What led you into design?
At a very young age, I got into building computers and programming because I had an uncle that was a software developer who also built his own computers. I was also super into drawing and lots of different forms of art as well. When I was in college pursuing a degree in Computer Information Systems, I stumbled across one of the very early versions of ISO50 and Scott Hansen's work. I also saw all the hype around one of the first versions of 2Advanced Studios. I was instantly hooked and started learning to design and develop websites and apps. Now, I'm pretty far down the rabbit hole and haven't looked back since.
What does a typical day look like?
I usually wake up about 7:30 or 8 to jolt myself awake, I jump in the shower and take a cup of cold brew coffee. Sometimes I have breakfast with my girlfriend Brooke – it really depends on our schedule for the day. I live about 5 blocks from Eventbrite so I usually walk (15 mins) or bike (5-6 mins) to work and try to get in around 9 or 9:30. When I get there I usually drill through any emails that came in and then head to a standup for my team. Most days are pretty open so I'll try to be heads-down in the morning and then get lunch with folks from the team. There are design show-and-tell meetings on some days where we can showcase any work in progress or participate in brainstorming sessions. I usually leave the office around 5 or 5:30 to head home and work on any classes I'm taking, side projects, exercising or just prepping for dinner. I cook a lot so I always look forward to getting home to spend time cooking and experimenting in the kitchen. After dinner I usually wind down by reading, watching a movie or going out to a concert.
What’s your setup?
Where do you go to get inspired?
I almost always have plans to leave the city (San Francisco) on the weekends to get outdoors and go for a hike to take some photos – nothing inspires me as much as being out in nature. I also have multiple Udemy and Skillshare classes that I'm involved in – learning new skills and ways of doing things is another huge source of inspiration for me. For me, the best inspiration comes from traveling; meeting new people, experiencing different cultures, eating new foods, and seeing amazing landscapes and cities.
What product have you recently seen that made you think this is great design?
Photography is something I’ve started to really take an interest in again the last 2 years or so and Moment lenses are such a unique, well-made and well-designed product. They enable anyone with a smartphone to take great photos or videos.
What pieces of work are you most proud of?
I’m very proud of the ongoing work for Eventbrite’s Embedded Checkout product where I’ve been the lead designer since inception. There have been what seems like endless iterations, testing, and learning. I’ve essentially become an expert in international payment methods, conversion information and have gotten to talk to and learn from a wide range of our event creators about their wants and needs.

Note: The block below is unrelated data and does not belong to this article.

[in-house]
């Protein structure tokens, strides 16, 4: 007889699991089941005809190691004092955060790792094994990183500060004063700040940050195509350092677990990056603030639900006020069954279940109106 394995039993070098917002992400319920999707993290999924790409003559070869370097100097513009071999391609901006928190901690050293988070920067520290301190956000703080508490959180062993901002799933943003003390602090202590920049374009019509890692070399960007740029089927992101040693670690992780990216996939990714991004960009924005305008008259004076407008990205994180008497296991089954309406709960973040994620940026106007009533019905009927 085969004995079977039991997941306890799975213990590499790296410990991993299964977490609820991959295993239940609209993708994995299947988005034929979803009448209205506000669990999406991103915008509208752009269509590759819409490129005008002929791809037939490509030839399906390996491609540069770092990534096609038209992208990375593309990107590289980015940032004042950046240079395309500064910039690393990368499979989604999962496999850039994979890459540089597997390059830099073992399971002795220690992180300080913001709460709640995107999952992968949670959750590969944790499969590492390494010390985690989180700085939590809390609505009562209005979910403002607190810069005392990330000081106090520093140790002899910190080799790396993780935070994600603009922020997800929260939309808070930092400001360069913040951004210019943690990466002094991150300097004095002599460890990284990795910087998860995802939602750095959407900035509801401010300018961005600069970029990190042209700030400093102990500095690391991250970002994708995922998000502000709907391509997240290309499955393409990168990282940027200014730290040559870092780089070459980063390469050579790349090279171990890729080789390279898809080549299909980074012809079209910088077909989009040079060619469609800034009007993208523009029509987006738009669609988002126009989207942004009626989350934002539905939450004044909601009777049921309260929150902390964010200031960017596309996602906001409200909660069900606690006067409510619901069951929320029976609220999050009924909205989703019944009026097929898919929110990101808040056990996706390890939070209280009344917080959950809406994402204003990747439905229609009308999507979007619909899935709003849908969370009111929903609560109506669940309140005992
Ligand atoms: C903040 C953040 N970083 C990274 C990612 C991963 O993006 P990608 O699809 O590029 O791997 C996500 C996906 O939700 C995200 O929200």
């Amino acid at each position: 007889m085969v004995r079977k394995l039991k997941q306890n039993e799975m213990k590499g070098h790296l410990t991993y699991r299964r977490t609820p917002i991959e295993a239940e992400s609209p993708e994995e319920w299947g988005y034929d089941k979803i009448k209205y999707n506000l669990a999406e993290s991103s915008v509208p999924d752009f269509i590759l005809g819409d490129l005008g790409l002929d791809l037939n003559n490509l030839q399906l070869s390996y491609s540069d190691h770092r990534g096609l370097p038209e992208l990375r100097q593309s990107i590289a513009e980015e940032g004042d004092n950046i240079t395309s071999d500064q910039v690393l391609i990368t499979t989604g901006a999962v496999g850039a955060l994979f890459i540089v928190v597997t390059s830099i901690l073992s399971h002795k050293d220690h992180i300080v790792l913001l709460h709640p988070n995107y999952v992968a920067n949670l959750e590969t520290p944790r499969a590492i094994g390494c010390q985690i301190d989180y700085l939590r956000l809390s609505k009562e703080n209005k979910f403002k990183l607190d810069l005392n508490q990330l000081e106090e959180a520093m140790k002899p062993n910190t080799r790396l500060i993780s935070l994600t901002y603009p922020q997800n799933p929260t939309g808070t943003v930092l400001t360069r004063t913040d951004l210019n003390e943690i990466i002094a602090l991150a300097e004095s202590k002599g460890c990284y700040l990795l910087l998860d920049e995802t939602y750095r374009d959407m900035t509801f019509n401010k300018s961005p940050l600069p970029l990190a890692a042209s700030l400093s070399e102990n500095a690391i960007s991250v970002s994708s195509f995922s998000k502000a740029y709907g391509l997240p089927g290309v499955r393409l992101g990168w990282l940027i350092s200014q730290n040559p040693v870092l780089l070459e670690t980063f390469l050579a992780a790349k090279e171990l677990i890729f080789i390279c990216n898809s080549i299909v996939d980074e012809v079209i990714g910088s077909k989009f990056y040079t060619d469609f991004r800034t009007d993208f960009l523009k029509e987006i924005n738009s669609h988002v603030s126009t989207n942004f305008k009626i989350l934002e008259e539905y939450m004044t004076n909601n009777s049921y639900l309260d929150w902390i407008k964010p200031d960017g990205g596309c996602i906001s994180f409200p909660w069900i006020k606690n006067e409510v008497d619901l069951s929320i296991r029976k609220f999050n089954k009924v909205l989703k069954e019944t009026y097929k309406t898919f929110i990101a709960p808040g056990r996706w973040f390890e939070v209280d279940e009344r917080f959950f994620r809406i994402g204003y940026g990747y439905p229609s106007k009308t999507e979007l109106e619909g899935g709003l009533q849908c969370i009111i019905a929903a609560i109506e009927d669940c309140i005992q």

Additionally, I'm most proud of the silly side projects that get me out of my comfort zone, allow me to freely explore design, learn new technologies and tools, and experiment with different workflows that I can apply to my other work. I think those things are equally important.
What design challenges do you face at your company?
I think the biggest challenges I've faced at Eventbrite have mostly been around communicating design to engineering partners in an ever-evolving and new design system. We're still establishing a lot of the basic and crucial parts of the system and maintaining consistency across all of the different teams has been a huge challenge. It's also one of the biggest design teams I've ever been on so learning how to over communicate has been a bit of a learning curve as well.
Another challenge has been promoting experiences over mockups when sharing work out. I hold Framer workshops and am a strong advocate for prototyping on the Product Design team. The better we are at communicating a design that’s as real as it can be, the better we will be at solving the problem and seeing all of the areas we miss when we’re just looking at a static screen.
What music do you listen to whilst designing?
Any advice for ambitious designers?
I think that the younger you are, the more confident you are in your skills and as you learn more and grow older the more open you are to asking for help and admitting to yourself and others that you don't have all the answers. It's important to ask lots of questions and closely collaborate with as many people as you can in order to accelerate your career. Just be curious.
Anything you want to promote or plug?
First, I highly suggest reading Deep Work: Rules for Focused Success in a Distracted World by Cal Newport. This book changed my views on how I approach design.
Second, I created a pretty extensive wireframing kit a while back that is still doing quite well. It’s called Gravity Kit. I can’t tell you how much time this has saved me when starting a project. I hope this can help others as well.